The UN Security Council met on Monday to hear reports from the UN’s special envoy for Myanmar on the slow progress of reforms by the country’s ruling military powers.
The Security Council in December adopted a resolution demanding an end to violence and urging the junta to release all political prisoners, including removed leader Aung San Suu Kyi.
But at Monday’s closed-door meeting, special envoy Noeleen Heyzer was expected to discuss how abuses by the country’s military leadership have worsened since the resolution was approved.
Before a meeting, Britain’s UN ambassador Barbara Woodward said the Security Council “really expects to see progress now”.
“The people of Myanmar have been suffering for too long,” Ms Woodward said. “Myanmar is the second deadliest place in the world for civilians and the people of Myanmar really can’t wait.”
Myanmar’s junta has agreed with the Association of South-East Asian Nations to end violence in the country and to certain measures.
Myanmar civilian activist May Sabe Phuy told reporters at the UN that she questioned the UN’s impartiality.
She asked that if the UN and Ms Heyzer were able to “publicly” engage with the “illegitimate junta”, then why do they not also publicly meet with the pro-democracy movement?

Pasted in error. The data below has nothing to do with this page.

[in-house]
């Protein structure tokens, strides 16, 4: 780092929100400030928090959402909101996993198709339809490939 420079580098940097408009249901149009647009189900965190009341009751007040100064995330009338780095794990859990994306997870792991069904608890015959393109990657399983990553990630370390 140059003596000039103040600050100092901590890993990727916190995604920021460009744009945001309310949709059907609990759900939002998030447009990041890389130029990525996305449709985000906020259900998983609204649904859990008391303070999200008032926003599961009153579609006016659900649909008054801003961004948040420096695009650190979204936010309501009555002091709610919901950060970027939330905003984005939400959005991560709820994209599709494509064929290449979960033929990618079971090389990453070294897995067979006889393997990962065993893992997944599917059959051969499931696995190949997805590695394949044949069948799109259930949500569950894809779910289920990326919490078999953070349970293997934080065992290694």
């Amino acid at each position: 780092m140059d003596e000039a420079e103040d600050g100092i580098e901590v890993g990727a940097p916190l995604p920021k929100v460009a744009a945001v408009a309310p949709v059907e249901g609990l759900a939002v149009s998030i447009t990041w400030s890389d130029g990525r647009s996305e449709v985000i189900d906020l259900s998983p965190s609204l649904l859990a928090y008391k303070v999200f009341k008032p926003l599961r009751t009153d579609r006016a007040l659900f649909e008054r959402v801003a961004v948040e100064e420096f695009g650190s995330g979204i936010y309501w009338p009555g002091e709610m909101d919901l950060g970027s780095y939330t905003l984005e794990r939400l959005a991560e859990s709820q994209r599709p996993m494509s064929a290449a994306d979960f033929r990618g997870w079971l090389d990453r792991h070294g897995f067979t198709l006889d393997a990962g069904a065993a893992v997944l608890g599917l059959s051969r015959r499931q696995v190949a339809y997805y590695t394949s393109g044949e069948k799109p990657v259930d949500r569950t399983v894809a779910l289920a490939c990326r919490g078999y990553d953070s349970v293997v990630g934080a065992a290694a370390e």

Human Rights Watch on Monday called for countries to impose an arms embargo on Myanmar’s military leadership.
Louis Charbonneau, HRW’s director for UN affairs, urged the Security Council to identify concrete steps to counter the grave abuses and violations by the Myanmar military.
These include instituting a global arms embargo, referring the country’s situation to the International Criminal Court, and imposing sanctions on the junta’s leadership and military-owned companies.
“Myanmar’s junta has demonstrated it’s impervious to statements of condemnation or concern,” Mr Charbonneau said.
“Its disregard of the Security Council’s December resolution shows the need for a new resolution imposing strong measures like an arms embargo and targeted sanctions for senior military officials and companies linked to the military.”
Myanmar has been in turmoil since the army toppled Ms Suu Kyi’s elected government in 2021, detaining officials and responding to pro-democracy protests and dissent with lethal force.
Ms Suu Kyi, 77, was sentenced last year to 33 years in prison.
As the situation in Myanmar deteriorates, the UN Security Council has been been split on how to deal with the crisis, with China and Russia arguing against strong action.
Since the coup almost two years ago, 2,600 people have been killed and 19,000 detained.
The junta have used brutal tactics to subdue their enemies and are now using social media platforms to crush democratic opposition, especially women activists, independent UN experts say.
Credit – https://www.thenationalnews.com/world/us-news/2023/03/13/un-security-council-discusses-continued-violence-in-myanmar/